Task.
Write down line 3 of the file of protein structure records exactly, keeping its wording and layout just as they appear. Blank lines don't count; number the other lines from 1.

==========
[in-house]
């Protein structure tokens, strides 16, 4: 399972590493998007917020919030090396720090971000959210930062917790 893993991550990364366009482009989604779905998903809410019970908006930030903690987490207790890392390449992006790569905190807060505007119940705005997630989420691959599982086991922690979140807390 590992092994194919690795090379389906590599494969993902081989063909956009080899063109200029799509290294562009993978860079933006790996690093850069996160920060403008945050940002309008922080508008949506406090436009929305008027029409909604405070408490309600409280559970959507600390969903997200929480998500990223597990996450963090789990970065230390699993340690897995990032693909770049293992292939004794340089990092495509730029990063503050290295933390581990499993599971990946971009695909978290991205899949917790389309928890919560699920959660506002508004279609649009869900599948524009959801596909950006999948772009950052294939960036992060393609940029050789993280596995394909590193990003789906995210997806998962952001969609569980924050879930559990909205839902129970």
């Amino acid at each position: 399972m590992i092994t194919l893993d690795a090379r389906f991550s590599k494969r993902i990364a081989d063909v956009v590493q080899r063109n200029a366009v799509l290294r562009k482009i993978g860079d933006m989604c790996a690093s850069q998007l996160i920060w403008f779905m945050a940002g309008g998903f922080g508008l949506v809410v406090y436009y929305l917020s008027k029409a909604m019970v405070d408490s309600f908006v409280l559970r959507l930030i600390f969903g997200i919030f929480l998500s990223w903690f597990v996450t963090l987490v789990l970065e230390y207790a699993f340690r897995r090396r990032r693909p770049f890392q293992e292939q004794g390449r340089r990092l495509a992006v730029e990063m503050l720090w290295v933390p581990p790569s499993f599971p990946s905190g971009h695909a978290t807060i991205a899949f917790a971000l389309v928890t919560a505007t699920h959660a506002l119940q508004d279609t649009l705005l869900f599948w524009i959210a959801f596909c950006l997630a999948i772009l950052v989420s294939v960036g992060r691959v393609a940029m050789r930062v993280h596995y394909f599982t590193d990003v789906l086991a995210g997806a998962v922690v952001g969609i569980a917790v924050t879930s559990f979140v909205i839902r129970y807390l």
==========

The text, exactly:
């Amino acid at each position: 399972m590992i092994t194919l893993d690795a090379r389906f991550s590599k494969r993902i990364a081989d063909v956009v590493q080899r063109n200029a366009v799509l290294r562009k482009i993978g860079d933006m989604c790996a690093s850069q998007l996160i920060w403008f779905m945050a940002g309008g998903f922080g508008l949506v809410v406090y436009y929305l917020s008027k029409a909604m019970v405070d408490s309600f908006v409280l559970r959507l930030i600390f969903g997200i919030f929480l998500s990223w903690f597990v996450t963090l987490v789990l970065e230390y207790a699993f340690r897995r090396r990032r693909p770049f890392q293992e292939q004794g390449r340089r990092l495509a992006v730029e990063m503050l720090w290295v933390p581990p790569s499993f599971p990946s905190g971009h695909a978290t807060i991205a899949f917790a971000l389309v928890t919560a505007t699920h959660a506002l119940q508004d279609t649009l705005l869900f599948w524009i959210a959801f596909c950006l997630a999948i772009l950052v989420s294939v960036g992060r691959v393609a940029m050789r930062v993280h596995y394909f599982t590193d990003v789906l086991a995210g997806a998962v922690v952001g969609i569980a917790v924050t879930s559990f979140v909205i839902r129970y807390l």